Psalm 118 is perhaps the consummate psalm for Palm Sunday and as we enter Holy Week. Throughout the Gospel According to Matthew, the gospel writer has lifted up how Jesus was the fulfillment of all God’s promises in the Jewish scriptures. For example within the text, Matthew recounts five major lessons of Jesus’ teachings; much as there are five Books of Moses. When Jesus delivers his first recorded teaching in Matthew, Jesus gives his commands called the Beatitudes from a mountaintop; much like Moses was given the Decalogue on a mountain. Fourteen prophesies are explicitly connected to the actions of Jesus; fourteen being the traditional number of generations between Abraham and the establishment of the Davidic Dynasty, fourteen from David to the exile in Babylon, and fourteen from the exile to Jesus’ birth. It isn’t much different with Psalm 118. As with many, this psalm reflects aspects of the life and death of Jesus.
Psalm 118 is often recited as part of the Hallel, a Jewish prayer consisting of a verbatim recitation of Psalms 113 through 118. The Hallel is used for praise and thanksgiving on holidays such as the Passover, when the Jews recall the Angel of death passed over Jewish homes in Moses’ time leading to their freedom from Egyptian slavery. As Jesus enters Jerusalem for the Passover celebration, he deliberately enters “mounted on a donkey, and on a colt, the foal of a donkey.” This fulfills the apocalyptic prophesy of Zechariah 9 regarding the coming ruler of God’s people and the judgement of Israel’s enemies.
To an oppressed people under Rome’s authority, Jesus was considered by many a messianic figure in the political sense. They quote Psalm 118 (verses 25-26), “Hosanna to the Son of David! Blessed is the one who comes in the name of the Lord! Hosanna in the highest heaven!” Many likely expect Jesus to precipitate their freedom as Moses did long ago and reinitiate a Davidic kingship. In celebration, they will “Bind the festal procession with branches, up to the horns of the altar” – the way to the Temple where Jesus will come into his final conflict with his adversaries.
Yet, Jesus hasn’t come to be king in that sense. “It is better to take refuge in the Lord than to put confidence in mortals. It is better to take refuge in the Lord than to put confidence in princes.” (v. 8-9). Like the ritual sacrifices in the Temple, Jesus will become a bloody, final sacrifice for our sake. Throughout the week, Jesus will remain in conflict until he is finally betrayed. He will be surrounded by adversaries like bees, pushed hard, and find himself crowned with thorns (v. 12). He will die on a cross like a rebel, falsely accused of proclaiming himself king. “The stone that the builders rejected has become the chief cornerstone. This is the Lord’s doing; it is marvelous in our eyes.” The Temple will be destroyed in 70 CE, but the church, Christ’s body, will rise in its stead.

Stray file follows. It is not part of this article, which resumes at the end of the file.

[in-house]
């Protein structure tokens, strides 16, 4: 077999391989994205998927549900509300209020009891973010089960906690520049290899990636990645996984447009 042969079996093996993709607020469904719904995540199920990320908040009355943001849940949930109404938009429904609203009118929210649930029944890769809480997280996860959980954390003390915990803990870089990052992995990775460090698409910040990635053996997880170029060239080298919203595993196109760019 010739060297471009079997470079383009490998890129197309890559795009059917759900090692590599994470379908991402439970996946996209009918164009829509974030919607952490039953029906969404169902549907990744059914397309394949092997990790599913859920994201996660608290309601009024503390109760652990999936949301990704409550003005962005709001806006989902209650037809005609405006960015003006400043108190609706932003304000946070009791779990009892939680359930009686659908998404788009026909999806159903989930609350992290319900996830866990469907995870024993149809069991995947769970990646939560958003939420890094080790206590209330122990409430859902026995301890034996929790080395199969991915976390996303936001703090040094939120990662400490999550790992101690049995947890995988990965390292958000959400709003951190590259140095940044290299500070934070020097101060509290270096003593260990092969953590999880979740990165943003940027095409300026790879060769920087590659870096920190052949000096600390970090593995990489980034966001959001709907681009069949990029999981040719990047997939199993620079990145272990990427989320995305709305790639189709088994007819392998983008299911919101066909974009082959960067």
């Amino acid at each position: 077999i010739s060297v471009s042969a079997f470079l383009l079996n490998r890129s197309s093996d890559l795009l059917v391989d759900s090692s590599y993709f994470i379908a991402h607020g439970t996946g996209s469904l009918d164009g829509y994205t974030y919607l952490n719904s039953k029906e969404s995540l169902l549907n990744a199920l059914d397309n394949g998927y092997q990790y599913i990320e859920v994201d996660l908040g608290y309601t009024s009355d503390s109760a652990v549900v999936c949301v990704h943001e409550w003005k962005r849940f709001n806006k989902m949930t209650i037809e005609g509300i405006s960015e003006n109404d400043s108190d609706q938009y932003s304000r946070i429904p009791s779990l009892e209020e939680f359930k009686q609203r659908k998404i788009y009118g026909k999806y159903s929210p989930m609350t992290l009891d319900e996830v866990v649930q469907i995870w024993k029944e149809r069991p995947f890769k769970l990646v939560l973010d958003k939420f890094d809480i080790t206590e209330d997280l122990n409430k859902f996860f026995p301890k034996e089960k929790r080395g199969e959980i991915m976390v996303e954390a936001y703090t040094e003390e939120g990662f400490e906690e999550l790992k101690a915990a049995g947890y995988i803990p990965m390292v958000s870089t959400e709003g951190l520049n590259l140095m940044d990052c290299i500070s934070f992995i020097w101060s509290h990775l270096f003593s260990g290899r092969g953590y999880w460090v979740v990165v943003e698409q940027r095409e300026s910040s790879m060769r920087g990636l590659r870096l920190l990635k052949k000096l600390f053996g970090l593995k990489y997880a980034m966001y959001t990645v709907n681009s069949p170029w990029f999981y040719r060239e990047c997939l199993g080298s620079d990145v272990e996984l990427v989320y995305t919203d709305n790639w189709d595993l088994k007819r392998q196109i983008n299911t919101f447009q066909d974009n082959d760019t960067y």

Thanks to God’s steadfast love, we will never be rejected. Through Jesus’ cross and resurrection, we have access to our Father in Heaven and forgiveness for our rebellion in sin. With Jesus, our lips and hearts can pray with confidence, “I shall not die, but I shall live, and recount the deeds of the Lord.” Through the events of this upcoming week, we become conquerors with Christ (see Romans 8). We can rightly sing a song of victory – the victory of Jesus for our sake.
Christ’s peace be with you as we enter Holy Week together, Pastor Lou
Please enjoy a musical meditation on Psalm 118 from the Ecumenical Community of Taizé…
Unless otherwise indicated, all scripture quotations for this article are from the New Revised Standard Version (NRSV) translation.
© 2015 The Rev. Louis Florio. All content not held under another’s copyright may not be used without permission of the author.